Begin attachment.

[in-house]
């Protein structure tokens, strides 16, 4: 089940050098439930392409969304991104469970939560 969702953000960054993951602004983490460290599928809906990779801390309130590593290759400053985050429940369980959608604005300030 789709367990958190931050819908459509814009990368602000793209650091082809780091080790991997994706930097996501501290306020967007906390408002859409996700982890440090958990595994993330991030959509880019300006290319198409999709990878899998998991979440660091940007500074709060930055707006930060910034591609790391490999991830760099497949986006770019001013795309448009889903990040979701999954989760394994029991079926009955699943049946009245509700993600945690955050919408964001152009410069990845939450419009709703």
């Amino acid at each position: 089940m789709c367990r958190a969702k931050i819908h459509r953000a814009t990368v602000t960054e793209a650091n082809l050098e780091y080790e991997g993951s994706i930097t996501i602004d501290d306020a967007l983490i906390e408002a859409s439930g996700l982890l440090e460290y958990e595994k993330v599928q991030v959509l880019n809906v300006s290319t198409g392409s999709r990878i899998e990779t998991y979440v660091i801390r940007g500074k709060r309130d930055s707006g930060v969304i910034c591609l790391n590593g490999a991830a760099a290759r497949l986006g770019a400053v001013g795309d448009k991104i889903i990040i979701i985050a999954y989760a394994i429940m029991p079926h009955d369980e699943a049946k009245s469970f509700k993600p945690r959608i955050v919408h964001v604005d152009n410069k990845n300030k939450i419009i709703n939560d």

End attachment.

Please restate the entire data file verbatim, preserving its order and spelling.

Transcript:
[in-house]
């Protein structure tokens, strides 16, 4: 089940050098439930392409969304991104469970939560 969702953000960054993951602004983490460290599928809906990779801390309130590593290759400053985050429940369980959608604005300030 789709367990958190931050819908459509814009990368602000793209650091082809780091080790991997994706930097996501501290306020967007906390408002859409996700982890440090958990595994993330991030959509880019300006290319198409999709990878899998998991979440660091940007500074709060930055707006930060910034591609790391490999991830760099497949986006770019001013795309448009889903990040979701999954989760394994029991079926009955699943049946009245509700993600945690955050919408964001152009410069990845939450419009709703």
């Amino acid at each position: 089940m789709c367990r958190a969702k931050i819908h459509r953000a814009t990368v602000t960054e793209a650091n082809l050098e780091y080790e991997g993951s994706i930097t996501i602004d501290d306020a967007l983490i906390e408002a859409s439930g996700l982890l440090e460290y958990e595994k993330v599928q991030v959509l880019n809906v300006s290319t198409g392409s999709r990878i899998e990779t998991y979440v660091i801390r940007g500074k709060r309130d930055s707006g930060v969304i910034c591609l790391n590593g490999a991830a760099a290759r497949l986006g770019a400053v001013g795309d448009k991104i889903i990040i979701i985050a999954y989760a394994i429940m029991p079926h009955d369980e699943a049946k009245s469970f509700k993600p945690r959608i955050v919408h964001v604005d152009n410069k990845n300030k939450i419009i709703n939560d």